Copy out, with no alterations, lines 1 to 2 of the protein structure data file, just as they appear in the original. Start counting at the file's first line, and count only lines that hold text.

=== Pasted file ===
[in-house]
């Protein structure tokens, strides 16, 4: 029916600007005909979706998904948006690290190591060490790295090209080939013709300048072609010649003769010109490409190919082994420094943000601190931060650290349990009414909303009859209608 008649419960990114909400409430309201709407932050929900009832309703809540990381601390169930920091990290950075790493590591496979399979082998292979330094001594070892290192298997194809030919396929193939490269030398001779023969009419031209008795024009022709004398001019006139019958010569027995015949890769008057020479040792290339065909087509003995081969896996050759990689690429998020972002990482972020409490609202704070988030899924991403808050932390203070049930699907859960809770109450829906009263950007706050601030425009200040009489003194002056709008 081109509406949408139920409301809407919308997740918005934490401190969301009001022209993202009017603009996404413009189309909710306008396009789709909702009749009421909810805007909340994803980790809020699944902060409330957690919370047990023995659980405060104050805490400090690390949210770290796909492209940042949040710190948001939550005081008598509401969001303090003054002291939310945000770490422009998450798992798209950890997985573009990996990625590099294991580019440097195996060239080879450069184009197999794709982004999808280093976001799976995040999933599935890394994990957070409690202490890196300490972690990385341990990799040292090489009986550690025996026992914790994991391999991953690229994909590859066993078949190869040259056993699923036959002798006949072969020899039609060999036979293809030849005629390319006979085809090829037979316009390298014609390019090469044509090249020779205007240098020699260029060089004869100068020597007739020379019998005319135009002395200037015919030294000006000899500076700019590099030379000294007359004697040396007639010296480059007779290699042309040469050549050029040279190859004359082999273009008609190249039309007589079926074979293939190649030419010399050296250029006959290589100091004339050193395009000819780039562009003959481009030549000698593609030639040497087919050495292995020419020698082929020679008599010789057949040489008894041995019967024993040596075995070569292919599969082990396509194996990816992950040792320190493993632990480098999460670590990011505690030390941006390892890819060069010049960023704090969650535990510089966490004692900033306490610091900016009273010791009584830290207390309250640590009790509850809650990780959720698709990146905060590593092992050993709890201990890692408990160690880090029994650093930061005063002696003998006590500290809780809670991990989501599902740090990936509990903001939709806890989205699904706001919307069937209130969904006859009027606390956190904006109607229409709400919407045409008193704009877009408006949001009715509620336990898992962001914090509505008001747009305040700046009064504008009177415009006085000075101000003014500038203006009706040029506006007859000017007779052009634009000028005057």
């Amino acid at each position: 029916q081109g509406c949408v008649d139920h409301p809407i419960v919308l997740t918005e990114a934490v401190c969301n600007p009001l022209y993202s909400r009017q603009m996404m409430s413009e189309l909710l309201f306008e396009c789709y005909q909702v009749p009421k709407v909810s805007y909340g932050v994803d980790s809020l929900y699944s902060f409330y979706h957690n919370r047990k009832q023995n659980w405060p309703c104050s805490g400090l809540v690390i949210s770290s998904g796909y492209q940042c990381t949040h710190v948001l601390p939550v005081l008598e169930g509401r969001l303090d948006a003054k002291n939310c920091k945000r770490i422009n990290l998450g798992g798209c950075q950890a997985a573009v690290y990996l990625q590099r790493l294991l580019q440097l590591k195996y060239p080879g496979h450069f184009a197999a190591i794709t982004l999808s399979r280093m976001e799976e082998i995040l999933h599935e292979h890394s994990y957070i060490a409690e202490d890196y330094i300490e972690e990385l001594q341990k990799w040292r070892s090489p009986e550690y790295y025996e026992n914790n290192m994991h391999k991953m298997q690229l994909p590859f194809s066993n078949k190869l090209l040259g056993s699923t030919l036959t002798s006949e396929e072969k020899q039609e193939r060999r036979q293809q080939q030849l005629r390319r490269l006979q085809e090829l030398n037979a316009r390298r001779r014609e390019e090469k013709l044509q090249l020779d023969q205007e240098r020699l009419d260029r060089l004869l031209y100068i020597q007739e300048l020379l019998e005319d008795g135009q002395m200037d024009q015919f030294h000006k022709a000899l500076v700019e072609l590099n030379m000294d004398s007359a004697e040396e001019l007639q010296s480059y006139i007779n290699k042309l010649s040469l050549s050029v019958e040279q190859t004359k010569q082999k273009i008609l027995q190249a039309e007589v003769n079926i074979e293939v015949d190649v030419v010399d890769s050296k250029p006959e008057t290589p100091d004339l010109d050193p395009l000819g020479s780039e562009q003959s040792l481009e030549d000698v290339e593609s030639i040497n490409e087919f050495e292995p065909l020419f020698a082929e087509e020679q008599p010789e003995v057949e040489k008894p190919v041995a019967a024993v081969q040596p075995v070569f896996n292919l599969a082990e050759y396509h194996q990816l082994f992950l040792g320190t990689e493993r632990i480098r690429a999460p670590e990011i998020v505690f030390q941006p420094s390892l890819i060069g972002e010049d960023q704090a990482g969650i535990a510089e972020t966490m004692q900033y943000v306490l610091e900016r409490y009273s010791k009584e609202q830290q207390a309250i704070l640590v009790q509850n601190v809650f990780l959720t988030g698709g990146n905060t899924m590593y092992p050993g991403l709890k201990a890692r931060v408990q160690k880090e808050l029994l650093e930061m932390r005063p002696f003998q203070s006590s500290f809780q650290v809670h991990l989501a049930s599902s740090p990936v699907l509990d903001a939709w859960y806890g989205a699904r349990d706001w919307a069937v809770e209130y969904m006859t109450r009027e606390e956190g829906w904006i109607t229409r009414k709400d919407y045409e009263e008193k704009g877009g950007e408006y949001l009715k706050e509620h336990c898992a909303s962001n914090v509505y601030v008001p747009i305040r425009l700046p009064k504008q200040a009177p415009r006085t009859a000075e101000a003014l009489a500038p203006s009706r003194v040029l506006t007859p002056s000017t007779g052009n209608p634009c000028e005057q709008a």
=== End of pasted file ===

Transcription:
[in-house]
């Protein structure tokens, strides 16, 4: 029916600007005909979706998904948006690290190591060490790295090209080939013709300048072609010649003769010109490409190919082994420094943000601190931060650290349990009414909303009859209608 008649419960990114909400409430309201709407932050929900009832309703809540990381601390169930920091990290950075790493590591496979399979082998292979330094001594070892290192298997194809030919396929193939490269030398001779023969009419031209008795024009022709004398001019006139019958010569027995015949890769008057020479040792290339065909087509003995081969896996050759990689690429998020972002990482972020409490609202704070988030899924991403808050932390203070049930699907859960809770109450829906009263950007706050601030425009200040009489003194002056709008 081109509406949408139920409301809407919308997740918005934490401190969301009001022209993202009017603009996404413009189309909710306008396009789709909702009749009421909810805007909340994803980790809020699944902060409330957690919370047990023995659980405060104050805490400090690390949210770290796909492209940042949040710190948001939550005081008598509401969001303090003054002291939310945000770490422009998450798992798209950890997985573009990996990625590099294991580019440097195996060239080879450069184009197999794709982004999808280093976001799976995040999933599935890394994990957070409690202490890196300490972690990385341990990799040292090489009986550690025996026992914790994991391999991953690229994909590859066993078949190869040259056993699923036959002798006949072969020899039609060999036979293809030849005629390319006979085809090829037979316009390298014609390019090469044509090249020779205007240098020699260029060089004869100068020597007739020379019998005319135009002395200037015919030294000006000899500076700019590099030379000294007359004697040396007639010296480059007779290699042309040469050549050029040279190859004359082999273009008609190249039309007589079926074979293939190649030419010399050296250029006959290589100091004339050193395009000819780039562009003959481009030549000698593609030639040497087919050495292995020419020698082929020679008599010789057949040489008894041995019967024993040596075995070569292919599969082990396509194996990816992950040792320190493993632990480098999460670590990011505690030390941006390892890819060069010049960023704090969650535990510089966490004692900033306490610091900016009273010791009584830290207390309250640590009790509850809650990780959720698709990146905060590593092992050993709890201990890692408990160690880090029994650093930061005063002696003998006590500290809780809670991990989501599902740090990936509990903001939709806890989205699904706001919307069937209130969904006859009027606390956190904006109607229409709400919407045409008193704009877009408006949001009715509620336990898992962001914090509505008001747009305040700046009064504008009177415009006085000075101000003014500038203006009706040029506006007859000017007779052009634009000028005057």